Sandbar, dusky and tiger sharks are among dozens of shark species living in the coastal waters off the U.S. East Coast. Little is known about many of the species, but a survey begun nearly 25 years ago is helping scientists and fishery resource managers to monitor shark populations and their role in marine ecosystems.
NOAA scientists from the Northeast Fisheries Science Center (NEFSC) lab in Narragansett, R.I., recently conducted their ninth coastal shark survey from Florida to Delaware. The survey, conducted every two to three years, is the longest survey independent of the fishing industry of large coastal sharks in the U.S. Atlantic Ocean.
Using commercial Florida-style longline fishing methods to standardize results from survey to survey, researchers caught 1,675 sharks from 19 different species and tagged 1,352 individuals during the 2009 survey in April and May. Most of the animals caught and tagged were sandbar sharks, a common species in the western Atlantic. Longline fishing is a type of fishing that uses a long or main line with baited hooks spaced out at certain intervals along the line.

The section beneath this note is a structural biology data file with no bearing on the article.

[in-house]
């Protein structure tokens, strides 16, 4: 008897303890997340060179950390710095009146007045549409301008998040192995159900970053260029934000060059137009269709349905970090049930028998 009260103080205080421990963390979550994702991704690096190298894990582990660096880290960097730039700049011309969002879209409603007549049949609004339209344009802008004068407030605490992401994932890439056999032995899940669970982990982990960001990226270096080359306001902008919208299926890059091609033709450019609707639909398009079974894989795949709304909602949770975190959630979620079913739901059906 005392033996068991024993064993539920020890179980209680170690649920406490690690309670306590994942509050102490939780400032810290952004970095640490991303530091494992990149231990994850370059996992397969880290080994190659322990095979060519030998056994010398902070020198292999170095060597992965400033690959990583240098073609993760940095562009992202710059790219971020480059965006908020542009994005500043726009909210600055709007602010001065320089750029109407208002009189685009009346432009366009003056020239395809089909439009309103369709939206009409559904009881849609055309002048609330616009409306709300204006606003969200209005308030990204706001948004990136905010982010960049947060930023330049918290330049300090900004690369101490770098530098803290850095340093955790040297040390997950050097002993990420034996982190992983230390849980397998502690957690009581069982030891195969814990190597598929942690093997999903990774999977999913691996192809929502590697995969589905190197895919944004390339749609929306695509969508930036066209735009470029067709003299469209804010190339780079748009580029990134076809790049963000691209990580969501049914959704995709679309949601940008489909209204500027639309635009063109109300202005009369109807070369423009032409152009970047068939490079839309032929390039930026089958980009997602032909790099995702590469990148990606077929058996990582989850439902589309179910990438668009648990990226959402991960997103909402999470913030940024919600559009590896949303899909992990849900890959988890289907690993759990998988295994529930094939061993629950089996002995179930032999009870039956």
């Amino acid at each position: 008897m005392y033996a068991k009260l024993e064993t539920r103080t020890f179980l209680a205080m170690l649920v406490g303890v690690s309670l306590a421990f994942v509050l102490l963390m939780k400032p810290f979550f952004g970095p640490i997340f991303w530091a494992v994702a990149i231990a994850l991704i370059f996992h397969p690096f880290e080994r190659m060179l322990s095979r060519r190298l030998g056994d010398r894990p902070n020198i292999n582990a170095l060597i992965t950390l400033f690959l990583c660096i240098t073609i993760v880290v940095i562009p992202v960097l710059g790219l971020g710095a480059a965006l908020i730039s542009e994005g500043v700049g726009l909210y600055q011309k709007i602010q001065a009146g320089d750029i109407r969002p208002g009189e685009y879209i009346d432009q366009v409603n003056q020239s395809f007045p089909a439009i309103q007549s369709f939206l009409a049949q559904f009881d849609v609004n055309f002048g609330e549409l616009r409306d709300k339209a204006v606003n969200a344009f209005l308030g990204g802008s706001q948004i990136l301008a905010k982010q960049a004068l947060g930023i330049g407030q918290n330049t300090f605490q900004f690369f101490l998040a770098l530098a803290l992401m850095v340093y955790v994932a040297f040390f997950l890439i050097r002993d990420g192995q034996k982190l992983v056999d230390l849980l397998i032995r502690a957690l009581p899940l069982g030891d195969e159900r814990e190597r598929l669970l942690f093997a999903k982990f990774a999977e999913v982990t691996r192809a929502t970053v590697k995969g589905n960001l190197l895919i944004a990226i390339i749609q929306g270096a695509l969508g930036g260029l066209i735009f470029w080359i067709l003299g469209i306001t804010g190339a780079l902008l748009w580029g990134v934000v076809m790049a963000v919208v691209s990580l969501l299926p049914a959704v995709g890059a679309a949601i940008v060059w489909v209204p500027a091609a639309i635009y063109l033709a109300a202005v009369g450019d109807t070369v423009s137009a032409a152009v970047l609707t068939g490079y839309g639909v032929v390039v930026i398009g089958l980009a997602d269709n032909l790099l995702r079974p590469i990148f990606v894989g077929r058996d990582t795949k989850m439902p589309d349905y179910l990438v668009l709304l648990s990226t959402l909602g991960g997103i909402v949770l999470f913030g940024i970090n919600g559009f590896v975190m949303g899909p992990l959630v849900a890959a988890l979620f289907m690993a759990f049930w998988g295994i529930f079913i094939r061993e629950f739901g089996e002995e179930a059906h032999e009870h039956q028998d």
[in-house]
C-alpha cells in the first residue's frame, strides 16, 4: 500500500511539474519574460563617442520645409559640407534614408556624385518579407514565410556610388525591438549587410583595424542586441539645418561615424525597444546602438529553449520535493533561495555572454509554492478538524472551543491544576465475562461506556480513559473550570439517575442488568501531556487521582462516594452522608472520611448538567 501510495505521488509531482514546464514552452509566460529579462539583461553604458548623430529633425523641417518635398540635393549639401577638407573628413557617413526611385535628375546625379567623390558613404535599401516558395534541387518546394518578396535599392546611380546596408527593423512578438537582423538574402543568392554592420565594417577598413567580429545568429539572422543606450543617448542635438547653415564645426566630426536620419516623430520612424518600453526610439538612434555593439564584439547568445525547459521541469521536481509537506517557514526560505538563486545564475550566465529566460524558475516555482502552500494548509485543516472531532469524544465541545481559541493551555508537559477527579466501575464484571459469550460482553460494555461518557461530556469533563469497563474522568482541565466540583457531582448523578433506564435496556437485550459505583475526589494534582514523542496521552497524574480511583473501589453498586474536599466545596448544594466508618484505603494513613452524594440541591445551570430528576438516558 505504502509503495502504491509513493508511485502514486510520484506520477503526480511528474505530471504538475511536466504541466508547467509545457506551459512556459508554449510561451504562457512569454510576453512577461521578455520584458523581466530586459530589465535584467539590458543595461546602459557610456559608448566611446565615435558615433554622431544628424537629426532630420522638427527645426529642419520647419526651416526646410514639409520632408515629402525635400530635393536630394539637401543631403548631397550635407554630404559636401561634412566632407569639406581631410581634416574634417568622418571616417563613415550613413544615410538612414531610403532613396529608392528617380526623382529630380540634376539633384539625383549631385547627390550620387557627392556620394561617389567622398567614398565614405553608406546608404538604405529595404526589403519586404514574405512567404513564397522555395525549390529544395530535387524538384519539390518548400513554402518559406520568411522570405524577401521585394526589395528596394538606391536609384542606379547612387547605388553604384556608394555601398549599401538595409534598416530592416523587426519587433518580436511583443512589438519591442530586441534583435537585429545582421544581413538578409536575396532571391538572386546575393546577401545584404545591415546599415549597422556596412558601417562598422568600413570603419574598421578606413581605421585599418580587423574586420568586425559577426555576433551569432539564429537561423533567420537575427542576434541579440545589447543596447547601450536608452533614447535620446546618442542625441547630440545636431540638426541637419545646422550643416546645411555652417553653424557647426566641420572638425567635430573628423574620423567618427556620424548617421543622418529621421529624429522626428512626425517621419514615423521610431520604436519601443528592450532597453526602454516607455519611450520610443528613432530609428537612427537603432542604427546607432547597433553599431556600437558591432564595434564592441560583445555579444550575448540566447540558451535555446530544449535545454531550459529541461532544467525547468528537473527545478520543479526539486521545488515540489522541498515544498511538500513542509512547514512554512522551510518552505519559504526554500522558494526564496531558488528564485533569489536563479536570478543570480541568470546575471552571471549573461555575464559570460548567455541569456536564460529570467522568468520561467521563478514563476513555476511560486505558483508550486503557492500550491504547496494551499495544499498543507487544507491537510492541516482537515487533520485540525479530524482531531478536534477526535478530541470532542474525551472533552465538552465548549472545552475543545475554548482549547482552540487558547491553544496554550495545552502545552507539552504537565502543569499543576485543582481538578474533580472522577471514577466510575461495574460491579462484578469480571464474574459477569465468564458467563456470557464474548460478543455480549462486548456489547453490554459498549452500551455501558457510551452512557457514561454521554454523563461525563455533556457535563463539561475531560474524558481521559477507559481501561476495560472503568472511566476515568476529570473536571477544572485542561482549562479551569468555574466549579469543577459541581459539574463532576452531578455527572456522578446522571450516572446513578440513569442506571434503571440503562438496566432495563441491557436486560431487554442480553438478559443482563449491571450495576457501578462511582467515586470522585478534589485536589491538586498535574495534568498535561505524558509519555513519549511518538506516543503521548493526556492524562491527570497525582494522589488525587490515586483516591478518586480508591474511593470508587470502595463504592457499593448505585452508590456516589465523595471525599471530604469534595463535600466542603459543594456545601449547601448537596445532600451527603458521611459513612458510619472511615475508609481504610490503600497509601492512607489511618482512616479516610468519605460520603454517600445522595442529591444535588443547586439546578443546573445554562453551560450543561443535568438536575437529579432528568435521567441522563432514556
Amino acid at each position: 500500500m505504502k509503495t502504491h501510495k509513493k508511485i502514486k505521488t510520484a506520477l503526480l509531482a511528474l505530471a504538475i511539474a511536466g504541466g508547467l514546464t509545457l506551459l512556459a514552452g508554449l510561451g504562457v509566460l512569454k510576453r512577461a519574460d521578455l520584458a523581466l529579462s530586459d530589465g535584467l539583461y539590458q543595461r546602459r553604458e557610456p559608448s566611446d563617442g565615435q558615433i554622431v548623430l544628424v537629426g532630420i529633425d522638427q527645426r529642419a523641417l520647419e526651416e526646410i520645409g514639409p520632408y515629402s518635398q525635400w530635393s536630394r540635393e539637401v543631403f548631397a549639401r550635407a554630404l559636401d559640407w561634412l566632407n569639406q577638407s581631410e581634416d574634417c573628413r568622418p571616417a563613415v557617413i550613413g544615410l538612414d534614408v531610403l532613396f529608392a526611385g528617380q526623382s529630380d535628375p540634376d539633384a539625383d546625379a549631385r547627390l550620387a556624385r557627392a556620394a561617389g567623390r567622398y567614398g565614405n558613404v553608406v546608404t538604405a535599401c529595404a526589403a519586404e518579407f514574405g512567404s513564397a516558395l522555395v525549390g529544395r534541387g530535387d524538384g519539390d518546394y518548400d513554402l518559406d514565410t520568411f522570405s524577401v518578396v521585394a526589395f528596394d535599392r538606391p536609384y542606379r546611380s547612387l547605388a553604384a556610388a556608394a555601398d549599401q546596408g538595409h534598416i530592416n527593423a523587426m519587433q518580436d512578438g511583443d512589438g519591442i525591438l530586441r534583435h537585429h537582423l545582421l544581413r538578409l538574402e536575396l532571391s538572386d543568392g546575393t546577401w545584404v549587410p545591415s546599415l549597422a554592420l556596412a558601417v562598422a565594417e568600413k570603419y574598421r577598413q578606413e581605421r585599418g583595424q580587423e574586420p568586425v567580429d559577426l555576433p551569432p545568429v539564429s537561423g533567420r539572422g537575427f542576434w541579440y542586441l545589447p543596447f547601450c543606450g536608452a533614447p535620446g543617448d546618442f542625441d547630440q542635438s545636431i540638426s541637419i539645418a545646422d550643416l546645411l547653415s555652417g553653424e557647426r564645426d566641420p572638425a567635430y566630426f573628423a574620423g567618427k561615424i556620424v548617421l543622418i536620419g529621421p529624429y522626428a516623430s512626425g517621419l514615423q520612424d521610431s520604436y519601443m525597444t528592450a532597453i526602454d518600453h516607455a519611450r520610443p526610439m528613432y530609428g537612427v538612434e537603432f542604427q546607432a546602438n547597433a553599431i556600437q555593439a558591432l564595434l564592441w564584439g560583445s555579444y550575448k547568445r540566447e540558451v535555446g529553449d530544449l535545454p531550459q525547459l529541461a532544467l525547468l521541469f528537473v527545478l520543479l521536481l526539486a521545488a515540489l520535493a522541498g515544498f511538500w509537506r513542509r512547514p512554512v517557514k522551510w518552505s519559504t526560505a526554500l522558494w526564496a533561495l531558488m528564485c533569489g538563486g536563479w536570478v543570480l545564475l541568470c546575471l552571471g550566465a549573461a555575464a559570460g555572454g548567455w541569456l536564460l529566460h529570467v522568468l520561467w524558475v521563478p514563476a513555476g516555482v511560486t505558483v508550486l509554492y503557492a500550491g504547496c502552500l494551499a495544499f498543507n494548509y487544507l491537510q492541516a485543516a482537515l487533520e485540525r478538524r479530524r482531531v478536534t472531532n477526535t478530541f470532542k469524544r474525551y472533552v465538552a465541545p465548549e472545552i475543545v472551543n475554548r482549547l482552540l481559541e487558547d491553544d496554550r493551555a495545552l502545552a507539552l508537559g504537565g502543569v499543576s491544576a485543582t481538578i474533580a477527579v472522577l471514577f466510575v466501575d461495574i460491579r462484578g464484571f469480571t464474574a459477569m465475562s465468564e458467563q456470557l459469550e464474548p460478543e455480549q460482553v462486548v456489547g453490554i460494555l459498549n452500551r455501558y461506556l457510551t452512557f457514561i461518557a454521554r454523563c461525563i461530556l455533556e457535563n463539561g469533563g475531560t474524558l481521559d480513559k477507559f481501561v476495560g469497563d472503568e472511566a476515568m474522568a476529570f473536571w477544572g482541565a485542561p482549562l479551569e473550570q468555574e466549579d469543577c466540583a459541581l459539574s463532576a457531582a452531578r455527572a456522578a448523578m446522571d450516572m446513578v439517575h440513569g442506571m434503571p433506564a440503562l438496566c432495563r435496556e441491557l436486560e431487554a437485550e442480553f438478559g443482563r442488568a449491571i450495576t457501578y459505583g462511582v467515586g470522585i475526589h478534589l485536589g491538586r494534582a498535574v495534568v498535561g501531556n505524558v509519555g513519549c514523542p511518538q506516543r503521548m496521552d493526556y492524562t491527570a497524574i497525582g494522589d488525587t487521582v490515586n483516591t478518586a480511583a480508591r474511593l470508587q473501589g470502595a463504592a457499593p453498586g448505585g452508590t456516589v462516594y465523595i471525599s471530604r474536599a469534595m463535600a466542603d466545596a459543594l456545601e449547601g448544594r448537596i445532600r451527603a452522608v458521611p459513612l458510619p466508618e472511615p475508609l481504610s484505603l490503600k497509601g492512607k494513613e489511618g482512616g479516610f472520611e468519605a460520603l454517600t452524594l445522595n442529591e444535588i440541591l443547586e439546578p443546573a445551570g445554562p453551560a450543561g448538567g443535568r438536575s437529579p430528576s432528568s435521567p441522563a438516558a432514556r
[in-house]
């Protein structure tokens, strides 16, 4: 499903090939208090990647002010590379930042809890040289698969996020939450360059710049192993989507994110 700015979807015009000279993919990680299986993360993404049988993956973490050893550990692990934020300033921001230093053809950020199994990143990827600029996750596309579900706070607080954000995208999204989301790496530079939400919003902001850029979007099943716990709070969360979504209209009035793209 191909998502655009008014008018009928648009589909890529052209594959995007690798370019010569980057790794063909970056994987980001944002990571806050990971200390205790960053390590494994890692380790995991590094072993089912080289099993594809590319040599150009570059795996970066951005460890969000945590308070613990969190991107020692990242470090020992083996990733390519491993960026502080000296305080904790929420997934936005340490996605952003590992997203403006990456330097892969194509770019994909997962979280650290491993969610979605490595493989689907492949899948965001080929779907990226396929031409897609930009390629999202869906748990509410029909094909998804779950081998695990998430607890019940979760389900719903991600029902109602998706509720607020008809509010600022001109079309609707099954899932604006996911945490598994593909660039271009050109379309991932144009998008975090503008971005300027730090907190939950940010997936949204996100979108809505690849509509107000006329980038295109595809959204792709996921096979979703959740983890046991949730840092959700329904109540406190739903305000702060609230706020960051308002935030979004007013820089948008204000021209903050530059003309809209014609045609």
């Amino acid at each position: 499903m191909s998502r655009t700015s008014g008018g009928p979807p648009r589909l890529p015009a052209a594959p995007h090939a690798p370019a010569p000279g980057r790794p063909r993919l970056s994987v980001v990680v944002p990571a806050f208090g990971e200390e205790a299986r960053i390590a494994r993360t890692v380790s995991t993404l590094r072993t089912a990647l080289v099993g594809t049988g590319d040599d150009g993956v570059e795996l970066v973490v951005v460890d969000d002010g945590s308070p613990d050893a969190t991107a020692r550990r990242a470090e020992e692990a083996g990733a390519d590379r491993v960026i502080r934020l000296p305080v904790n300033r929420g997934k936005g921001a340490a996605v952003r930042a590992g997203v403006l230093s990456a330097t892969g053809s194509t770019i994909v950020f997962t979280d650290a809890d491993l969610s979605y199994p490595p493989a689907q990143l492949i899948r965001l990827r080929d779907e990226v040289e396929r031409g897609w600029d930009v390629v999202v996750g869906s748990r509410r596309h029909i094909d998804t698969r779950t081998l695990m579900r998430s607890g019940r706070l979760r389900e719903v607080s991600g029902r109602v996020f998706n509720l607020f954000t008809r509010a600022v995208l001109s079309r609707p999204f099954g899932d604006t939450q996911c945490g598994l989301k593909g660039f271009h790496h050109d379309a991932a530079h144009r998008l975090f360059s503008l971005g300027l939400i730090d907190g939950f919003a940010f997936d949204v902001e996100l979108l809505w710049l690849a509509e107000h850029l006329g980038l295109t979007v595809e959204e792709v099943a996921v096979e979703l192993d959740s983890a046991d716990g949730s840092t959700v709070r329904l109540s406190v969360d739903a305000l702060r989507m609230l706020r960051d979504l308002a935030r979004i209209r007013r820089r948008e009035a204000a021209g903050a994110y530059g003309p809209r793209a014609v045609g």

"During the survey, we often catch 19 or more species, many of which are highly migratory, and we still have a lot to learn about them," said Nancy Kohler, who heads the Apex Predators Program at the Narragansett Lab and has been on every survey. "We do not know how large certain species are when they mature, for example. It is important that we obtain basic biological information from the fish we catch so that we can learn as much as possible about their life histories, or the changes that the animals undergo from birth to death."
Researchers record the length, sex and location of each animal caught before the fish is tagged and released. The sharks can range from 1 foot to 15 feet; they are not weighed. Any dead fish are carefully dissected at sea, with researchers looking for parasites, collecting DNA and blood samples, and obt
|Contact: Shelley Dawicki|
NOAA National Marine Fisheries Service